National Pharmacy Association (NPA) head of corporate affairs Gareth Jones (pictured below) agrees that medicine shortages are not new for pharmacies. “It’s been a real problem for a decade,” he says. He acknowledges how complicated it is to speak for contractors across the UK, as shortages vary by region. But he does say that many NPA members are highlighting them as a “serious problem” that each pharmacy team must spend up to 10 hours a week handling.
“We get complaints from our members,” Mr Jones suggests. “It has an impact on patient service. There are times where patients go without medicines because of a shortage – rare times, but it does happen. In most cases medicines will come through.”
One potential reason for medicine shortages is the UK’s free market system, which encourages pharmacies to find the lowest price, Mr Jones suggests. The system saves the NHS money, but means international manufacturers may prioritise foreign markets who pay more for their products.
Although there is little public data on medicine shortages, contractors update pharmacy organisations on their experiences of them daily. The Pharmacists’ Defence Association (PDA) says “managing medicine shortages has become an increasing part of PDA members’ working lives”.
The PDA points out that although the entire supply chain has a role to play in medicines management, pharmacies alone must handle the occasionally furious reactions of patients. “Longer term, the reputation of pharmacy could be damaged if the general public believe we have let them down.”
“Shortages create shortages”
Director general of the British Generics Manufacturers Association (BGMA) Warwick Smith (pictured below) says medicine shortages have become “normal”. Unlike Mr Sawer, he believes the level of shortages are “about the same” as they were five years ago. “The reality is there are always going to be shortages. I know that sounds uncaring – it’s not. There are always going to be manufacturing difficulties. In complex supply chains, there are always things that are going to go wrong.”
In response to pharmacists’ requests for more information on the causes of shortages, Mr Smith explains that the DH’s opacity aims to prevent manufacturers from taking advantage of them by increasing their prices. “The DH will not want to put into the public domain any information that drives behaviour that would be unhelpful. If you talk about shortages of products, you create shortages.”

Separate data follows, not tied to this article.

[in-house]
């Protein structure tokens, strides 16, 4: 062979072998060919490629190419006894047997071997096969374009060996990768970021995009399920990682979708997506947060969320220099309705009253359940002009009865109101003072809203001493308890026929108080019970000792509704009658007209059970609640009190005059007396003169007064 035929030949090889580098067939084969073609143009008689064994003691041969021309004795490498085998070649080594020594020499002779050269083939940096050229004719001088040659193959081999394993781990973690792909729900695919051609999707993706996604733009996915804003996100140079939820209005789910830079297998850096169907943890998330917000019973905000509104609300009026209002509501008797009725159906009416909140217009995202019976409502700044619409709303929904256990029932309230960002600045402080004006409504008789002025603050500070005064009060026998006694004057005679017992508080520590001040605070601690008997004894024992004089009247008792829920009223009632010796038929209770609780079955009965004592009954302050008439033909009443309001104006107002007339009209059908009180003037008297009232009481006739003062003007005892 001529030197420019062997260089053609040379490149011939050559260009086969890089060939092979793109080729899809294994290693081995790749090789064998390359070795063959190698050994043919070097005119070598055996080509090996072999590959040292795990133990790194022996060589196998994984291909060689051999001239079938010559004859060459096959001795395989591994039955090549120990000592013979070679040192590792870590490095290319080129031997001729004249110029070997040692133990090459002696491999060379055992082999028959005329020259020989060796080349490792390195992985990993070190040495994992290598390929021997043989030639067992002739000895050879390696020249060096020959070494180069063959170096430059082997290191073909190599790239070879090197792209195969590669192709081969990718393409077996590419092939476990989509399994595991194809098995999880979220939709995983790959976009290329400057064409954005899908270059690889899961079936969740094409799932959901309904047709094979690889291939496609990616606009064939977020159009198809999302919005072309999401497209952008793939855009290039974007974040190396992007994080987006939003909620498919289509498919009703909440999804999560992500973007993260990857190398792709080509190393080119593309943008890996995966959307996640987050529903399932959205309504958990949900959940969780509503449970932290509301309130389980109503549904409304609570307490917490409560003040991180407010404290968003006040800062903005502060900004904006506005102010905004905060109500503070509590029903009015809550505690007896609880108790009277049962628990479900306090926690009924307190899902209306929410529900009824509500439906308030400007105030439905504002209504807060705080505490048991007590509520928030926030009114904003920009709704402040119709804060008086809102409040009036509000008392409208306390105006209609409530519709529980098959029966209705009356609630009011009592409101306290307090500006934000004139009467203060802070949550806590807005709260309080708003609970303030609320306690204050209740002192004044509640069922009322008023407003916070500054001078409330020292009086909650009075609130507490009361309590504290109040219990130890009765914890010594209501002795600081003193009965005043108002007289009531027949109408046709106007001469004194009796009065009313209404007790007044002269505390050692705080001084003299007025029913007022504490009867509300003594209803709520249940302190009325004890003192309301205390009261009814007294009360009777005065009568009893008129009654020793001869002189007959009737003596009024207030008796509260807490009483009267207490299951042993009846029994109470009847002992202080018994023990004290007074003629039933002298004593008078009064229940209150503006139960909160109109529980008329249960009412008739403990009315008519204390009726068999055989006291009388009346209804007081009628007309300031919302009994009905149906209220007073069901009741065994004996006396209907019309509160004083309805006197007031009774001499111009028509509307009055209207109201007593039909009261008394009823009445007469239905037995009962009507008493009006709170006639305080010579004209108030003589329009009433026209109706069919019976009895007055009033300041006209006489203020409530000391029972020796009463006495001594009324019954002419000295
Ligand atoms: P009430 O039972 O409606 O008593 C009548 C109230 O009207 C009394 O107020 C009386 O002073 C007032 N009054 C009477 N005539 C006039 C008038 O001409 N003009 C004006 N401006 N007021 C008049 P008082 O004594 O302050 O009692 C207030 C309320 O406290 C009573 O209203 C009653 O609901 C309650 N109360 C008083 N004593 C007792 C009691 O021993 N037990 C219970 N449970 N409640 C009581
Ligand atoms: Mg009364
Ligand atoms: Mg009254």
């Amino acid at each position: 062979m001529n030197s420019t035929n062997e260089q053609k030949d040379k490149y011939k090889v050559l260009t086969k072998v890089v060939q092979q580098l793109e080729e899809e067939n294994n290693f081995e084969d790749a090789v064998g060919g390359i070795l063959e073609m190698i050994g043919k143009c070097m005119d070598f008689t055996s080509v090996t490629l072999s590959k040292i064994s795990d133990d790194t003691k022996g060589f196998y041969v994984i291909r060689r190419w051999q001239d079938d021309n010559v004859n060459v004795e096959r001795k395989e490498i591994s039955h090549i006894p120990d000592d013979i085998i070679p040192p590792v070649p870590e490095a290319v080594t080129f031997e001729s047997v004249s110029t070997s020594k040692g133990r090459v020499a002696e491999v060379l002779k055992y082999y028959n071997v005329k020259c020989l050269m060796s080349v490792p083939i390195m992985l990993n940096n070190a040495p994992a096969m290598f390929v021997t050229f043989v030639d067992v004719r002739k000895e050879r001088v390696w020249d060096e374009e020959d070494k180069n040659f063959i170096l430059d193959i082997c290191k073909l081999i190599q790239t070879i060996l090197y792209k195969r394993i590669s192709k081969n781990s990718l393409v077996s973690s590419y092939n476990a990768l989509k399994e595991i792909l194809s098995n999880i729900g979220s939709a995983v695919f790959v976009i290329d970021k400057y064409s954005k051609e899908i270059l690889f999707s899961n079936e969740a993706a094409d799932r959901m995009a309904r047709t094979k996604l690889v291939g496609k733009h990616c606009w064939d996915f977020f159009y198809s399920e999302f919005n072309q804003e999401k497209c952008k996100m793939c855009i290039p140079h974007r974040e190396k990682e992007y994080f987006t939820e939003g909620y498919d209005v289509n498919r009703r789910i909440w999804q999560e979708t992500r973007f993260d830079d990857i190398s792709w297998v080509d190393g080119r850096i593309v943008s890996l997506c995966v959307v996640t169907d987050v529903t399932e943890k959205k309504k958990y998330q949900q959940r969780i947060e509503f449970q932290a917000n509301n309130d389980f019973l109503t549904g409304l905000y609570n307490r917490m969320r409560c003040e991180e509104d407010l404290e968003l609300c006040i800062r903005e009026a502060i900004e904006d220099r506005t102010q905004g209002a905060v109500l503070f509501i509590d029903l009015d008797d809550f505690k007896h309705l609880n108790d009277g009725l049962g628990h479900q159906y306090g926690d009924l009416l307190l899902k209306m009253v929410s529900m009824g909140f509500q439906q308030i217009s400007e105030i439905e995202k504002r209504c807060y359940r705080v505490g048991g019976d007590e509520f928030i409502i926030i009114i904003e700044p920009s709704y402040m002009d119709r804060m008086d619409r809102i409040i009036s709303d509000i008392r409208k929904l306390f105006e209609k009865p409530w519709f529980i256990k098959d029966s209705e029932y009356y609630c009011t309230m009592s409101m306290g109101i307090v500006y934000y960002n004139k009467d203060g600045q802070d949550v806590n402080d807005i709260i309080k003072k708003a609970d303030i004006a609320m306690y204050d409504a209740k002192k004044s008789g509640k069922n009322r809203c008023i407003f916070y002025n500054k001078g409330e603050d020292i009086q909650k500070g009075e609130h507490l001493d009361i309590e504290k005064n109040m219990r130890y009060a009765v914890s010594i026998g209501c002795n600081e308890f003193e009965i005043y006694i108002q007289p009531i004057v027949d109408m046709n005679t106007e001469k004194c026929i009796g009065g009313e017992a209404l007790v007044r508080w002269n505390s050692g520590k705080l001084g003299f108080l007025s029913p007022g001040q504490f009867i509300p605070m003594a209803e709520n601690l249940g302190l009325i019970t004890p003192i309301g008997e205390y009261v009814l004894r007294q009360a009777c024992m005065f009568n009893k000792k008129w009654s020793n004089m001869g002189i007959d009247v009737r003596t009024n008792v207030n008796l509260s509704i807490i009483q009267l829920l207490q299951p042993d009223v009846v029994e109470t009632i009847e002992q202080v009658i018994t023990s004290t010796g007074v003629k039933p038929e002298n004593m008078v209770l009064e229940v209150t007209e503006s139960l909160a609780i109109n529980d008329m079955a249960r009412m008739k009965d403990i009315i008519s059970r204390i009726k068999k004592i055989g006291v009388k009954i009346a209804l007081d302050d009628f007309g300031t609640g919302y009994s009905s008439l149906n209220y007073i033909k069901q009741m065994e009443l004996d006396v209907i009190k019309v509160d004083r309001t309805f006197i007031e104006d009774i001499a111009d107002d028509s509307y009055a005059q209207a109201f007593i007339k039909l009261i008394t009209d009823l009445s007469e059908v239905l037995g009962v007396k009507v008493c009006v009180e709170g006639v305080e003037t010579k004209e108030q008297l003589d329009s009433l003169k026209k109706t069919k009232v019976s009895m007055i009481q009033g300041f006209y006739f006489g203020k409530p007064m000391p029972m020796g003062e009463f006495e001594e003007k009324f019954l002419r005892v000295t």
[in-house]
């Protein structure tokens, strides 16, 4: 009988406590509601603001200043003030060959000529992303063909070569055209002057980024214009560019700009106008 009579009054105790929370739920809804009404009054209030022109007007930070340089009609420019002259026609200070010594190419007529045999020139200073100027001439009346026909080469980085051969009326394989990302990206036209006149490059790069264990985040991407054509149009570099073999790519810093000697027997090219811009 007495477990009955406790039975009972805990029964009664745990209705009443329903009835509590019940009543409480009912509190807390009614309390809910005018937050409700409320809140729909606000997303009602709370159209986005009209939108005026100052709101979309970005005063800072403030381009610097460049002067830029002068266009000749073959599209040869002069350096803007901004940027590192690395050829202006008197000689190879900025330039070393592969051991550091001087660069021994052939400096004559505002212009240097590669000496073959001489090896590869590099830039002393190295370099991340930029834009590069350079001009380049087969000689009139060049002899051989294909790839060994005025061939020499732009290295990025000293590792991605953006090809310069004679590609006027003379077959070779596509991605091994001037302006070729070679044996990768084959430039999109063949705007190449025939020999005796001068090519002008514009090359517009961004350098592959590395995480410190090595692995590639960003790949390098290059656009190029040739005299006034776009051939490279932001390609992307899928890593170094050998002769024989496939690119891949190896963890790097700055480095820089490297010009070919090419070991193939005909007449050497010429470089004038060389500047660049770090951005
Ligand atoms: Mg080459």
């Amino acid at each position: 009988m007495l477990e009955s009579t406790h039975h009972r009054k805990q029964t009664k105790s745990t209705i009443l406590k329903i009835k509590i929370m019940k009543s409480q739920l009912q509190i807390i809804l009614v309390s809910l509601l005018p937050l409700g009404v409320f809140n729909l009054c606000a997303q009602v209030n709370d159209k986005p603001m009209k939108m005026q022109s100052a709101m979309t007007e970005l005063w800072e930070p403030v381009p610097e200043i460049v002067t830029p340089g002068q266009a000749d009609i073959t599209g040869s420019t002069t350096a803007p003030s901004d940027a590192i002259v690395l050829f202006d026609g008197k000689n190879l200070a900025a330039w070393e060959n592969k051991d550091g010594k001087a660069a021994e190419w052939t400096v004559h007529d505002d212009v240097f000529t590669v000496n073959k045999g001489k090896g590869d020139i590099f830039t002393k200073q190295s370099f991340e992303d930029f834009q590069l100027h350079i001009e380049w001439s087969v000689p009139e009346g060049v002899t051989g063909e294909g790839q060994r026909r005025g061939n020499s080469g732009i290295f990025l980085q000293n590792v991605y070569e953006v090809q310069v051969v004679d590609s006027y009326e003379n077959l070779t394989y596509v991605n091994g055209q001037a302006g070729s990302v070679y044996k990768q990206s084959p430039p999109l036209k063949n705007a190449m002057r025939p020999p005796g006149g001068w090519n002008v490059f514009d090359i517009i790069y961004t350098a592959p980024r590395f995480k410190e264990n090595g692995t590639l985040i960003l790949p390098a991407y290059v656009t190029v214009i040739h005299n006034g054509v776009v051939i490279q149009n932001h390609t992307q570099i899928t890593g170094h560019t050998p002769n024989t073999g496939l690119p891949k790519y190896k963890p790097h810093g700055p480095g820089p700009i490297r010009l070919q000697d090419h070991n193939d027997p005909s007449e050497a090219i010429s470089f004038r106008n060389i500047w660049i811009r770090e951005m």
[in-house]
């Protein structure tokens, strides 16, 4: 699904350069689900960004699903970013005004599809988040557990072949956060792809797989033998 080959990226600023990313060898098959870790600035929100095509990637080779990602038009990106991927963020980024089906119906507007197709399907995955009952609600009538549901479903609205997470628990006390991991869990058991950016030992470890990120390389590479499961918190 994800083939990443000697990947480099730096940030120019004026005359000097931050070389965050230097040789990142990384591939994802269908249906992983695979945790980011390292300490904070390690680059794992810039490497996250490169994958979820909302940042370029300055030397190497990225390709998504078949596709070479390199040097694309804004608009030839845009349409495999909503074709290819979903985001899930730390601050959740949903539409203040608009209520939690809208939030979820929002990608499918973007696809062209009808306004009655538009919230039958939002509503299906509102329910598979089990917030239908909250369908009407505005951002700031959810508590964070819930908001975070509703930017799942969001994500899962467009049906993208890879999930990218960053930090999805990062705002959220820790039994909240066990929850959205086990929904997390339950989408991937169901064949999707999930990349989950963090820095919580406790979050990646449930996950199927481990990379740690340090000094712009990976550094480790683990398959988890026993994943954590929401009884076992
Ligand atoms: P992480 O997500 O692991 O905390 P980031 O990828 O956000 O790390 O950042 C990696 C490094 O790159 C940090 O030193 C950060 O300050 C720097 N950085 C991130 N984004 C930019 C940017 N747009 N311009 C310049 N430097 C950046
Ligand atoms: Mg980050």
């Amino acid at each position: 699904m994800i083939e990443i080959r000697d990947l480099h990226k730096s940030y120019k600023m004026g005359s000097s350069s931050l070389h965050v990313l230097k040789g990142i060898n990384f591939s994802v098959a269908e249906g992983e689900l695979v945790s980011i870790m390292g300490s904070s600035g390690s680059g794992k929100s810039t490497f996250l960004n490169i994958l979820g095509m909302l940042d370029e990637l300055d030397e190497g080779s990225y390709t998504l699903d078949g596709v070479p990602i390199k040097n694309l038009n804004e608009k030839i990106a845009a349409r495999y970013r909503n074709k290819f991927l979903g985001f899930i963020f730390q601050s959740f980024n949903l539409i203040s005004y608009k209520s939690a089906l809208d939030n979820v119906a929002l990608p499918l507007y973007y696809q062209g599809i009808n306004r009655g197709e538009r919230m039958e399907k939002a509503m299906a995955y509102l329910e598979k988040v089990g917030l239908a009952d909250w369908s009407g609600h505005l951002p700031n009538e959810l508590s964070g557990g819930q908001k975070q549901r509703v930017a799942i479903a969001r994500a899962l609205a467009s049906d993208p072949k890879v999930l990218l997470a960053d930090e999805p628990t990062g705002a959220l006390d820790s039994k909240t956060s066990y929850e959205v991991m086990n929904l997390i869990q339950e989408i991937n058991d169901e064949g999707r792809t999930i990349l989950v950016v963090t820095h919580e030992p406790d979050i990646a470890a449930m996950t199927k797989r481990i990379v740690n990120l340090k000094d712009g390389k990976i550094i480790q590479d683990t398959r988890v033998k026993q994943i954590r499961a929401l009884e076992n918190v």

The DH will often have the “fairly bland” explanation for why medicine is in shortage, such as “‘manufacturing issues’, and leave it at that”, Mr Smith says. He believes this is “quite right”, as it aims to reduce the risk of triggering panic.
DH shortages management
Mr Smith claims the DH is “probably the most effective” national body in Europe when it comes to medicines supply, with a “slick system” in place – even if contractors enduring shortages every day are unlikely to see it in the same light. Mr Smith says that the requirement for pharmaceutical companies to report anticipated shortages to the DH since January now gives the government “total transparency” of where medicines are in the country.
The DH is beginning to intervene where necessary. For example, during a Naproxen shortage this year, the DH helped to move stock across the country. When Mylan ran out of EpiPen 300mcg auto-injectors in October 2018, the DH extended the expiry dates on some of the products, Mr Smith says.
But the biggest change for pharmacists came with the government granting them the ability to supply an alternative strength or form of fluoxetine without first contacting the patient’s GP. This was the first time pharmacists could dispense an alternative to a medicine suffering a shortage under a “serious shortage protocol” (SSP). Another SSP was subsequently announced to combat a haloperidol shortage.
To help “tackle” shortages of hormone replacement therapy (HRT) products, the DH announced it had restricted wholesalers from exporting 19 HRT drugs out of the country alongside the first SSP. An expanded export-ban list now includes MMR vaccinations, alogliptin and misoprostol, among others.
Mr Sawer said he had not seen a significant impact on shortages following the implementation of these measures. “They’re only affecting a few products and the volumes are relatively small,” he says. “There’s still a lot of shortage issues out there.”
However, he has noticed that the DH's management of medicine shortages in general has improved. “The supply problems that we read about are all being largely managed in a more successful way than they were a few years ago. Although there’s a lot of products on shortages lists, the supply of products is better. The data available is better.”
Mr Smith was more positive about the impact of the SSPs, saying they “have been successful in managing shortages in the past”. However, he said that the parallel exports ban “probably won’t have much impact on generics”, as “only a minority of products on the shortages list are generics”.
Researcher Dr Paul Morris, a medicine shortages expert who opted not to be associated with his university for this article, says that shortages are global and here to stay. “The pernicious problem has been going on for a long time, over 10 years if not more,” he says. The primary causes have remained the same throughout – economic, regulatory and manufacturing.
“Let’s accept that medicines and devices are in short supply. Instead, deal with the realities of what happens in supply chains, because there’s not enough work done on that.”
Dr Morris says there needs to be better management of stock in the UK. He claims to have identified some regions operating better than others. “Supply chain orientation talks about how adaptable, ready and flexible you are. Management theories have not been applied in healthcare in the same way it has in other industries. It really has to be done at health policy level.”